The global economic recovery risks splitting in two blocs – countries that have high levels of vaccinations and those that do not, the International Monetary Fund has warned.
The IMF says close to 40 per cent of the population in advanced economies has been fully vaccinated, compared with less than half that in emerging economies and a tiny fraction in low-income countries.
“Vaccine access is the principal fault line along which the global recovery splits into two blocs,” the IMF says in an update to its April 2021 World Economic Outlook.
“Those that can look forward to further normalisation of activity later this year – almost all advanced economies – and those that will still contend with prospects of resurgent infections and rising COVID death tolls.”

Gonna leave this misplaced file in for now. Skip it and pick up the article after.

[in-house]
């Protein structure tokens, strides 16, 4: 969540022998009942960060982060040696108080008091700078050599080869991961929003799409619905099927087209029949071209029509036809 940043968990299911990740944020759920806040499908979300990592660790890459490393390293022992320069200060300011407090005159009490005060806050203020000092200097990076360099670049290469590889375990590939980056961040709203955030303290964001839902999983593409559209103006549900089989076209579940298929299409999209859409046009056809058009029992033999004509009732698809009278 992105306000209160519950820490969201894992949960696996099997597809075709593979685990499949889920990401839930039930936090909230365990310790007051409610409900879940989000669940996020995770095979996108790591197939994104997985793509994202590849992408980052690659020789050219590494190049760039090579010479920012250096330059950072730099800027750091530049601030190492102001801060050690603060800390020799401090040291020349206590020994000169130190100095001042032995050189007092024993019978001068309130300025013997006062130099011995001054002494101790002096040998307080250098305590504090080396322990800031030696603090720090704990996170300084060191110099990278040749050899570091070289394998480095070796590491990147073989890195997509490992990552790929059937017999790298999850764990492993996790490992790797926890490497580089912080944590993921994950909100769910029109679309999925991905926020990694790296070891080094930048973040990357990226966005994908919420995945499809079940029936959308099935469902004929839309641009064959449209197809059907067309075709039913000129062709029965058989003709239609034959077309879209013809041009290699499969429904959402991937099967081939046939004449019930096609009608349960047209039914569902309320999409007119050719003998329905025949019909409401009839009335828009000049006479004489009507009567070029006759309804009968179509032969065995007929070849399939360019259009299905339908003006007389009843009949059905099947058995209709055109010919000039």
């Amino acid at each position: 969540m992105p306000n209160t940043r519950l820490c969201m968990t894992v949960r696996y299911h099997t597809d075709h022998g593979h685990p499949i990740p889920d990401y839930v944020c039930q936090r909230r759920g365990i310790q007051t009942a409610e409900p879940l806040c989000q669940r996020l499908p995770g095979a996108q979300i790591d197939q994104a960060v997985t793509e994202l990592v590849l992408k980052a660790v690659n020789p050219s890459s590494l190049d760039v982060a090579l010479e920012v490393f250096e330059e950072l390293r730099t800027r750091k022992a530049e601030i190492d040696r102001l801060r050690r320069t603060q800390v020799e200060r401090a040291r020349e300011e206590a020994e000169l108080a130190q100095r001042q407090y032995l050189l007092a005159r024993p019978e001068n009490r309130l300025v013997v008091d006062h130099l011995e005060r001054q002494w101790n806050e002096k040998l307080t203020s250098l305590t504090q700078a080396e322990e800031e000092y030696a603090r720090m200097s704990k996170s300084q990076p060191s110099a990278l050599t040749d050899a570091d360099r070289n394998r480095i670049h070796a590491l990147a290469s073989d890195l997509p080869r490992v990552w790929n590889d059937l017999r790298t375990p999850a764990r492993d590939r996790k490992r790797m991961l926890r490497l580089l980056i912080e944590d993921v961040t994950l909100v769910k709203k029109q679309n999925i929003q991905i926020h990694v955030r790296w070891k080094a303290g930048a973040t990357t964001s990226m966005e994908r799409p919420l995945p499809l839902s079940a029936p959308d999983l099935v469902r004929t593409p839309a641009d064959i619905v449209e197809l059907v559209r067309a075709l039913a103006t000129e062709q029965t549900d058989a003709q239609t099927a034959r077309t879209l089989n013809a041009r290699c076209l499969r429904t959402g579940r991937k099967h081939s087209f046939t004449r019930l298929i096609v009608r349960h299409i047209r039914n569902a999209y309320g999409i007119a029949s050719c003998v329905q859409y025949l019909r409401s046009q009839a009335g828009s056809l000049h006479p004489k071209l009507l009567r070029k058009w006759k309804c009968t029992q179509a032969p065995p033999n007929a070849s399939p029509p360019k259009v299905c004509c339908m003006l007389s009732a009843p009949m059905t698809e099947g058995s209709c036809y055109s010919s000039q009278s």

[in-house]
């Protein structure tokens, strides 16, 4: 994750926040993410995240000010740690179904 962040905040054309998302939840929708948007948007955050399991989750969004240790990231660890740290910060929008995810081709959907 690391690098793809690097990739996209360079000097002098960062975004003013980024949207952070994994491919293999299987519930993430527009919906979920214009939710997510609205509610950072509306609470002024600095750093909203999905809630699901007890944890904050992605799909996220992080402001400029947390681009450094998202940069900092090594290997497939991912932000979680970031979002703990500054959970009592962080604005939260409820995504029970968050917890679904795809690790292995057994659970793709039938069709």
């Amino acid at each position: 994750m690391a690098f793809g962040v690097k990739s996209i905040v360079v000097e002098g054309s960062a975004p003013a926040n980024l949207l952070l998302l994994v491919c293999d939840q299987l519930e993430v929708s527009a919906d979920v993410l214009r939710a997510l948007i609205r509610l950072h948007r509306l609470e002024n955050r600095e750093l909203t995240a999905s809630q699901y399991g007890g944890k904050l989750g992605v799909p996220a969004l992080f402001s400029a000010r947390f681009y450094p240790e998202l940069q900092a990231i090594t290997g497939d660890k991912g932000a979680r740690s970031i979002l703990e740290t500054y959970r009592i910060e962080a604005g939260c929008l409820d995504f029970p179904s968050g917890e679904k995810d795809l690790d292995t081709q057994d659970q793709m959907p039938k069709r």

While an advanced economy, just 16 per cent of Australians have been fully vaccinated so far.
The Washington-based institution has kept its forecast for global growth at six per cent in 2021, but this reflects an upgrade to its predictions for advanced economies, offset by a downgrade for emerging and development economies.
For 2022 it forecasts world growth of 4.9 per cent, a 0.5 percentage point upgrade from its April outlook, again derived from the expansion among advanced economies, particularly in the US.
“The recovery, however, is not assured even in countries where infections are currently very low so long as the virus circulates elsewhere,” it says.
A slower-than-anticipated vaccine rollout that would allow the virus to mutate further is seen as a further downside risk to the outlook, as is central banks lifting interest rates too soon fearing growing inflation pressures.
“Clear communication from central banks on the outlook for monetary policy will be key to shaping inflation expectations and safeguarding against premature tightening of financial markets,” the IMF says.